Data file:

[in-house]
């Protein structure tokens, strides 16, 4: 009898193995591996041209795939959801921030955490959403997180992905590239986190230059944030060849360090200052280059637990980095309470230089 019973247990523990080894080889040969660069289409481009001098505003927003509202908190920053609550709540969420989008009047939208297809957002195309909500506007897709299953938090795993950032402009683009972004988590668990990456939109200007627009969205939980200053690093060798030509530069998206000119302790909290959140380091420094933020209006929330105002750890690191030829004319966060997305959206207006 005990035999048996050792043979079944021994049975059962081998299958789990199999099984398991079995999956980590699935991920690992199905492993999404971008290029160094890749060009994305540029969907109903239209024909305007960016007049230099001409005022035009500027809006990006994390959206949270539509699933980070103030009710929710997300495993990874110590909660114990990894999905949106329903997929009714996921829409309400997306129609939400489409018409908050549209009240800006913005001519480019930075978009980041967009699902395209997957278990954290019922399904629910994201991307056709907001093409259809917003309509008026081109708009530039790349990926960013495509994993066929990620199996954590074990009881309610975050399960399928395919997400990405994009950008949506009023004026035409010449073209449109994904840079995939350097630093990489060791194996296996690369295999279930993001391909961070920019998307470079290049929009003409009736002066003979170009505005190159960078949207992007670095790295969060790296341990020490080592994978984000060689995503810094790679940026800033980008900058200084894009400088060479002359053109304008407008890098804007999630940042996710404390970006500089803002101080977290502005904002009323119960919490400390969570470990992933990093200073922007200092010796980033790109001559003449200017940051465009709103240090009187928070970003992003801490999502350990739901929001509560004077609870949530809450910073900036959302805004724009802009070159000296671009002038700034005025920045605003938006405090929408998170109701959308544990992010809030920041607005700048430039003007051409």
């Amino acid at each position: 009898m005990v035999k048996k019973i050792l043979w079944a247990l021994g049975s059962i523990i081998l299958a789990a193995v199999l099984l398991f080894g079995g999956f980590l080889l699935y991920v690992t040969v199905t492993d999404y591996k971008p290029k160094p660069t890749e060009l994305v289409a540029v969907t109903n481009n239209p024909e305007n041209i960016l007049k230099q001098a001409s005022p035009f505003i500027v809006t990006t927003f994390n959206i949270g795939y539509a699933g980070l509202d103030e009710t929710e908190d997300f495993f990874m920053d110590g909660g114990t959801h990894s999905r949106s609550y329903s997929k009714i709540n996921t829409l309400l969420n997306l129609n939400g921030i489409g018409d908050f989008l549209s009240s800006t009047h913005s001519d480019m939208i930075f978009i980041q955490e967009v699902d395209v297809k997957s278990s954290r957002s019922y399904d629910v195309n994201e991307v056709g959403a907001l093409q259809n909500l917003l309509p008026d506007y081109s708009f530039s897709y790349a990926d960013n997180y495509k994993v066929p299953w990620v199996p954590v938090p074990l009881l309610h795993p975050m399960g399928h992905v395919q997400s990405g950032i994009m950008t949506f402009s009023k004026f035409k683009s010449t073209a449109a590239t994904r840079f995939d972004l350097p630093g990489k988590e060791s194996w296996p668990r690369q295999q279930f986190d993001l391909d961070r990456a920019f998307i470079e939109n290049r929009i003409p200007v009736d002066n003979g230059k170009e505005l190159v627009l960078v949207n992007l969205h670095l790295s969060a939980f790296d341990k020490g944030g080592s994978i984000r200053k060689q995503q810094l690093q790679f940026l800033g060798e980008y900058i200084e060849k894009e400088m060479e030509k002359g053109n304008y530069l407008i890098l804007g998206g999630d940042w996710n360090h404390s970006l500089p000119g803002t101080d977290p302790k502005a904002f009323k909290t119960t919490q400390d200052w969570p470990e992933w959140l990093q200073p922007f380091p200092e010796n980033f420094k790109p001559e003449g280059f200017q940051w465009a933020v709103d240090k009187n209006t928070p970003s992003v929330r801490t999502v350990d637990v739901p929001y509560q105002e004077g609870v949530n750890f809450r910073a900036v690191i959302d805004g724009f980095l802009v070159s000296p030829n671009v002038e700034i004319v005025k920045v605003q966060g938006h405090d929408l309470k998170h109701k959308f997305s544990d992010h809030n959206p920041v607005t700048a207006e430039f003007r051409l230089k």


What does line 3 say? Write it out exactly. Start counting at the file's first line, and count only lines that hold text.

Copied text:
């Amino acid at each position: 009898m005990v035999k048996k019973i050792l043979w079944a247990l021994g049975s059962i523990i081998l299958a789990a193995v199999l099984l398991f080894g079995g999956f980590l080889l699935y991920v690992t040969v199905t492993d999404y591996k971008p290029k160094p660069t890749e060009l994305v289409a540029v969907t109903n481009n239209p024909e305007n041209i960016l007049k230099q001098a001409s005022p035009f505003i500027v809006t990006t927003f994390n959206i949270g795939y539509a699933g980070l509202d103030e009710t929710e908190d997300f495993f990874m920053d110590g909660g114990t959801h990894s999905r949106s609550y329903s997929k009714i709540n996921t829409l309400l969420n997306l129609n939400g921030i489409g018409d908050f989008l549209s009240s800006t009047h913005s001519d480019m939208i930075f978009i980041q955490e967009v699902d395209v297809k997957s278990s954290r957002s019922y399904d629910v195309n994201e991307v056709g959403a907001l093409q259809n909500l917003l309509p008026d506007y081109s708009f530039s897709y790349a990926d960013n997180y495509k994993v066929p299953w990620v199996p954590v938090p074990l009881l309610h795993p975050m399960g399928h992905v395919q997400s990405g950032i994009m950008t949506f402009s009023k004026f035409k683009s010449t073209a449109a590239t994904r840079f995939d972004l350097p630093g990489k988590e060791s194996w296996p668990r690369q295999q279930f986190d993001l391909d961070r990456a920019f998307i470079e939109n290049r929009i003409p200007v009736d002066n003979g230059k170009e505005l190159v627009l960078v949207n992007l969205h670095l790295s969060a939980f790296d341990k020490g944030g080592s994978i984000r200053k060689q995503q810094l690093q790679f940026l800033g060798e980008y900058i200084e060849k894009e400088m060479e030509k002359g053109n304008y530069l407008i890098l804007g998206g999630d940042w996710n360090h404390s970006l500089p000119g803002t101080d977290p302790k502005a904002f009323k909290t119960t919490q400390d200052w969570p470990e992933w959140l990093q200073p922007f380091p200092e010796n980033f420094k790109p001559e003449g280059f200017q940051w465009a933020v709103d240090k009187n209006t928070p970003s992003v929330r801490t999502v350990d637990v739901p929001y509560q105002e004077g609870v949530n750890f809450r910073a900036v690191i959302d805004g724009f980095l802009v070159s000296p030829n671009v002038e700034i004319v005025k920045v605003q966060g938006h405090d929408l309470k998170h109701k959308f997305s544990d992010h809030n959206p920041v607005t700048a207006e430039f003007r051409l230089k």